pardon my French(redirected from Pardon my French.)
pardon my French
Excuse my inappropriate language. Usually used humorously, especially around children, as if to suggest that an inappropriate word was in fact a word from a different language. A: "John, don't use language like that in front of the kids." B: "Oops, pardon my French, everyone!" Pardon my French, but this tasted like shit.
Farlex Dictionary of Idioms. © 2022 Farlex, Inc, all rights reserved.
Pardon my French,and Excuse my French.
Inf. Excuse my use of swear words or taboo words. (Does not refer to real French.) Pardon my French, but this is a hell of a day. What she needs is a kick in the ass, if you'll excuse my French.
McGraw-Hill Dictionary of American Idioms and Phrasal Verbs. © 2002 by The McGraw-Hill Companies, Inc.
pardon my FrenchINFORMAL
People say pardon my French to apologize in a humorous way for using a rude word. What a bunch of a-holes, pardon my French.
Collins COBUILD Idioms Dictionary, 3rd ed. © HarperCollins Publishers 2012
exˌcuse/ˌpardon my ˈFrench(informal, humorous) used for saying you are sorry when you have used or are going to use rude or offensive language: Ouch, bloody hell! Oops, excuse my French! ♢ If you’ll pardon my French, he’s a bloody fool.
Farlex Partner Idioms Dictionary © Farlex 2017
Pardon my Frenchand Excuse my French
sent. Excuse my use of swear words or taboo words.; Excuse my choice of vocabulary. (Does not refer to real French.) What she needs is a kick in the butt, if you’ll excuse my French.
McGraw-Hill's Dictionary of American Slang and Colloquial Expressions Copyright © 2006 by The McGraw-Hill Companies, Inc. All rights reserved.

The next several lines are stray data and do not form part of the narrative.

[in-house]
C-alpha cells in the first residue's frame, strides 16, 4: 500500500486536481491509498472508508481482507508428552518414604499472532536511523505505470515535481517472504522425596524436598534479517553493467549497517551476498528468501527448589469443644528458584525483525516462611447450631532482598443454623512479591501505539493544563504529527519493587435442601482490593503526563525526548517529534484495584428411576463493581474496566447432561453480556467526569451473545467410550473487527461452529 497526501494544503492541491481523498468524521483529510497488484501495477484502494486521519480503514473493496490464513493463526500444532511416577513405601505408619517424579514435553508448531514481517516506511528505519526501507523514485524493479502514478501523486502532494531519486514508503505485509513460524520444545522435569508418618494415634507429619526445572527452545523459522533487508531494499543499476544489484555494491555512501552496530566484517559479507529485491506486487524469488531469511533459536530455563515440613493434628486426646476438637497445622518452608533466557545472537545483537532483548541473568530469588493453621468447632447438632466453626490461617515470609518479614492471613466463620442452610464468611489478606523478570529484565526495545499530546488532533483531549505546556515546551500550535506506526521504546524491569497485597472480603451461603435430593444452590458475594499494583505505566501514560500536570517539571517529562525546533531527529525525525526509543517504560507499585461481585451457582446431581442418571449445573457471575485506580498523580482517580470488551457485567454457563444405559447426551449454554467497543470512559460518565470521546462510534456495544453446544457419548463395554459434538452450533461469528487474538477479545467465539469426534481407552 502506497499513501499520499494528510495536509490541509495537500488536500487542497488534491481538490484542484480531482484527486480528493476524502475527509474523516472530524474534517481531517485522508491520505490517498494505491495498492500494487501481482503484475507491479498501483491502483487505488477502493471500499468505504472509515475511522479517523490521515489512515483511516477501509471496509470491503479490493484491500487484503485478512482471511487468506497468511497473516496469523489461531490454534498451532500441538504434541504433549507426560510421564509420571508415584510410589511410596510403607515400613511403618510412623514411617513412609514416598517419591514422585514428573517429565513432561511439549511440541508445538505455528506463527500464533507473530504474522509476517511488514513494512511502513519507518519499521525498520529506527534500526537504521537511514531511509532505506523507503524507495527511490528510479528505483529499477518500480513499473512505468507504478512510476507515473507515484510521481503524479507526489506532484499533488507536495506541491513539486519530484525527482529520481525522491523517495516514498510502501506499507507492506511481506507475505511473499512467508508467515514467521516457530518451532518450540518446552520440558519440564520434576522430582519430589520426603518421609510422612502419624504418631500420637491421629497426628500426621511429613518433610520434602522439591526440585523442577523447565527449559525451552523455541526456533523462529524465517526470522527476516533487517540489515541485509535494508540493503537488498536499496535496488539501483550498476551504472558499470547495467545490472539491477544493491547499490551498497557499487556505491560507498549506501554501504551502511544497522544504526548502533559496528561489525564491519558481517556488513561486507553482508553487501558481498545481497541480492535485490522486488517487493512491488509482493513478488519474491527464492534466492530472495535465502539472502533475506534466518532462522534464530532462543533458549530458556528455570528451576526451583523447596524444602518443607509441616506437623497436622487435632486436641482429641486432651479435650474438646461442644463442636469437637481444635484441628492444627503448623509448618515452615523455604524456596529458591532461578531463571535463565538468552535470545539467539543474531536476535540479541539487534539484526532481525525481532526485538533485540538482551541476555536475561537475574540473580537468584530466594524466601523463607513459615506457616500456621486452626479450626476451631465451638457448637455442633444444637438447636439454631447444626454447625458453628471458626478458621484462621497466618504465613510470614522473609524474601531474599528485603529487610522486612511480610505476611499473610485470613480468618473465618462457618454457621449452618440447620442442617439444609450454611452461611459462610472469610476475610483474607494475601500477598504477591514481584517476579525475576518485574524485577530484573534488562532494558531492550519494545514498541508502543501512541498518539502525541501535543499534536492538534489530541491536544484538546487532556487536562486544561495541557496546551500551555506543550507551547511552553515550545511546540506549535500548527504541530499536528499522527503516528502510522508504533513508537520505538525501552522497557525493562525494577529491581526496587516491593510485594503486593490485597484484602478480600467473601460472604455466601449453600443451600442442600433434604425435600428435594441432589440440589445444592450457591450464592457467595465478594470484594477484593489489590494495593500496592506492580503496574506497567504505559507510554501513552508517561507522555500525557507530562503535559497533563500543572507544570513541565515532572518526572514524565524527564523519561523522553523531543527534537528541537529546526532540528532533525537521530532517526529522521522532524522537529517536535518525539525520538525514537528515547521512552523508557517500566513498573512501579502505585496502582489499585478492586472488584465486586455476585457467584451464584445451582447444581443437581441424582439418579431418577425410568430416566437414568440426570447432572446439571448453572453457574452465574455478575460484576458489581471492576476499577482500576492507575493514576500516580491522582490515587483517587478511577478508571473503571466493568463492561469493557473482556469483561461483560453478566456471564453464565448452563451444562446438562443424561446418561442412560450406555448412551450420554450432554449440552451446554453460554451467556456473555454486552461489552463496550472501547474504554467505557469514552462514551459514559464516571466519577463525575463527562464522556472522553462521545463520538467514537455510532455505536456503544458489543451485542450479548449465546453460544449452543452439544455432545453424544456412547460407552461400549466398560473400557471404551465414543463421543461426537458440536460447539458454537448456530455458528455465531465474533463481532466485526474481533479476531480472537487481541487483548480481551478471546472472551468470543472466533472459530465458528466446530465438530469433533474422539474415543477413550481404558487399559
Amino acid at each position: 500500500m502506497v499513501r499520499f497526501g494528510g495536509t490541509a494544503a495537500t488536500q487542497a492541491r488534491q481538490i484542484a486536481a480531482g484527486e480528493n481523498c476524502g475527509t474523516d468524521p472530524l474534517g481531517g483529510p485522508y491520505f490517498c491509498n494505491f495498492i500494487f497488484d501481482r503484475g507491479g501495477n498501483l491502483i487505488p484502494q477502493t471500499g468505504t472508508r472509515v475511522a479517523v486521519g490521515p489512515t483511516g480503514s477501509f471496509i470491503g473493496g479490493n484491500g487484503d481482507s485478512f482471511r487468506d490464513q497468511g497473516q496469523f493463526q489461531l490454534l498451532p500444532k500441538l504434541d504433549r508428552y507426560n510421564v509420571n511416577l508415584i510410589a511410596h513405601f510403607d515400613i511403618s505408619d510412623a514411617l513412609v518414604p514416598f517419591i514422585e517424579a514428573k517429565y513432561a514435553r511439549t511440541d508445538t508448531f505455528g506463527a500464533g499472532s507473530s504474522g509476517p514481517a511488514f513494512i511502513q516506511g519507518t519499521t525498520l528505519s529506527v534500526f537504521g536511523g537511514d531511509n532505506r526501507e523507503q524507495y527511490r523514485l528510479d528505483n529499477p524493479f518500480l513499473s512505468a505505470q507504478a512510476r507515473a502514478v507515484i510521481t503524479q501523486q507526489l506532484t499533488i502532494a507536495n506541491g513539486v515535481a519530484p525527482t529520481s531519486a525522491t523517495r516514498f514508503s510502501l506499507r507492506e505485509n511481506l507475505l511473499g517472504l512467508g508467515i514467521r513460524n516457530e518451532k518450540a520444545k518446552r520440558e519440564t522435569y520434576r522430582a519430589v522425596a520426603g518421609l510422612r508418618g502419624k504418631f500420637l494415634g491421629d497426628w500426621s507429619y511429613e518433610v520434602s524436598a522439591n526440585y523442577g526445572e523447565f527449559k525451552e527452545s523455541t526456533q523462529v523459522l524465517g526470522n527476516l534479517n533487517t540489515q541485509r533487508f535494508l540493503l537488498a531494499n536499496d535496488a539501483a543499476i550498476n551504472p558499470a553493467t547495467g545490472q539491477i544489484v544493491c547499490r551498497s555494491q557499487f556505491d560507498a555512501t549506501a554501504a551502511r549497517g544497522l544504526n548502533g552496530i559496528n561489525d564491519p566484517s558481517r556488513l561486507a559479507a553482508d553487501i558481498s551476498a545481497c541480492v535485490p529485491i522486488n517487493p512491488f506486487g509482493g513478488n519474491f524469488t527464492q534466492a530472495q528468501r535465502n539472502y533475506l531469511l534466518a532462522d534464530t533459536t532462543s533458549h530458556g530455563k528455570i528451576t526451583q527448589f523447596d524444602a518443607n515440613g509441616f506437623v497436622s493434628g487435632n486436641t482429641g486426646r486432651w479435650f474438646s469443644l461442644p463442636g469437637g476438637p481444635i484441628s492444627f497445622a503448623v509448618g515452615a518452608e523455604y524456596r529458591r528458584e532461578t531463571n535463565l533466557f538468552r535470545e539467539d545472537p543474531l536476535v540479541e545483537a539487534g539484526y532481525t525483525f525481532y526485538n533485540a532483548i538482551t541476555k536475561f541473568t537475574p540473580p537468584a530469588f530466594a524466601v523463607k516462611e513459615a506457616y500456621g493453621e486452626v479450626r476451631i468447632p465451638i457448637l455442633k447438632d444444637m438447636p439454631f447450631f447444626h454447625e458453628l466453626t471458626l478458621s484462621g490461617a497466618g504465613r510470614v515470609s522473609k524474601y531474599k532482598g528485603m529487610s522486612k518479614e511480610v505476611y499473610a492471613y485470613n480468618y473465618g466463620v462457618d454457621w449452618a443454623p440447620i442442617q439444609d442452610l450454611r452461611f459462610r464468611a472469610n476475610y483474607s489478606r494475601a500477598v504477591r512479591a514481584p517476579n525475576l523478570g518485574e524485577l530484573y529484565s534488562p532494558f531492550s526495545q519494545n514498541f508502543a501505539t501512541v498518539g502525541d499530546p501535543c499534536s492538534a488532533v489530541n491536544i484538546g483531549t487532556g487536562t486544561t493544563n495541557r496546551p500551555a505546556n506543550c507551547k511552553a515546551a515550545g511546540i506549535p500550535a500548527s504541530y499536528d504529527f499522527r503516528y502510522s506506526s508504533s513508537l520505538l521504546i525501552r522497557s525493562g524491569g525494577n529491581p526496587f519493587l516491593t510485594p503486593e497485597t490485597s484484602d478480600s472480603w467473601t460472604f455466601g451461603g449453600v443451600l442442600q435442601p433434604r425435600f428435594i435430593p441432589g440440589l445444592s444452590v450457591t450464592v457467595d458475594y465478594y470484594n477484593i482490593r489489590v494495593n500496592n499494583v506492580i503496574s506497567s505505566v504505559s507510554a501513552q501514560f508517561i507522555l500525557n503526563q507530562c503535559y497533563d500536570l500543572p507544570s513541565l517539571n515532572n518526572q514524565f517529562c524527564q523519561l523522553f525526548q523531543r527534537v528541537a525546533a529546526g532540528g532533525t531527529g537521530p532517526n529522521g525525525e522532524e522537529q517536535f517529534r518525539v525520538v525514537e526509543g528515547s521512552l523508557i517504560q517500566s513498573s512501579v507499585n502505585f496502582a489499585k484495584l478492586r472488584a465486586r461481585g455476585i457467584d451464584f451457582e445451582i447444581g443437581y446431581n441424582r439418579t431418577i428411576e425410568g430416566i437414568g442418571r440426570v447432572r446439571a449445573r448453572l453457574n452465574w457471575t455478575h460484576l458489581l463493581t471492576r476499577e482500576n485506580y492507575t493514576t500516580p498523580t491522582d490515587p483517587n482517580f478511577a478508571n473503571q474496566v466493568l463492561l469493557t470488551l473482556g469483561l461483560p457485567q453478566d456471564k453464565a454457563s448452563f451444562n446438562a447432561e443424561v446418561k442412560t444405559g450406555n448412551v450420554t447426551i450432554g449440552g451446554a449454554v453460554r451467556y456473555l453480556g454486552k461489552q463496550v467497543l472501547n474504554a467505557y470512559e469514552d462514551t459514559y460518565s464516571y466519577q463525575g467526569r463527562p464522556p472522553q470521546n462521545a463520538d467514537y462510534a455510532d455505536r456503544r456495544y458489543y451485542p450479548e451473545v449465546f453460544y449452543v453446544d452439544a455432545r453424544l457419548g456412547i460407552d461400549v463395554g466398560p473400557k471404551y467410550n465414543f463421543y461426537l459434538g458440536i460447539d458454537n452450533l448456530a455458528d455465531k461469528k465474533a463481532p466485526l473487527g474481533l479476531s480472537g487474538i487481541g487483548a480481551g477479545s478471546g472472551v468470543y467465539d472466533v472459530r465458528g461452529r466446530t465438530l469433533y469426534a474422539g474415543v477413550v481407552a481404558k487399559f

pardon/excuse my French
Please excuse the strong language. Exactly why French should mean “bad language” is not known, but this usage dates from the late 1800s. Eric Partridge speculated that the phrase was picked up by British soldiers in France during World War I and was first recorded during this period. However, given that language such as the F-word has become commonplace in popular entertainment and public life, this cliché is probably obsolescent, if not obsolete. Also see swear like a trooper; you should excuse the expression.
The Dictionary of Clichés by Christine Ammer Copyright © 2013 by Christine Ammer
pardon my French
Please excuse my language. In the days when language propriety was more of an issue than it is now, using a word or phrase that was “unfit for mixed company” was likely to lead to embarrassment. Since French was considered a racy language, people excused themselves with “pardon my French.”
Endangered Phrases by Steven D. Price Copyright © 2011 by Steven D. Price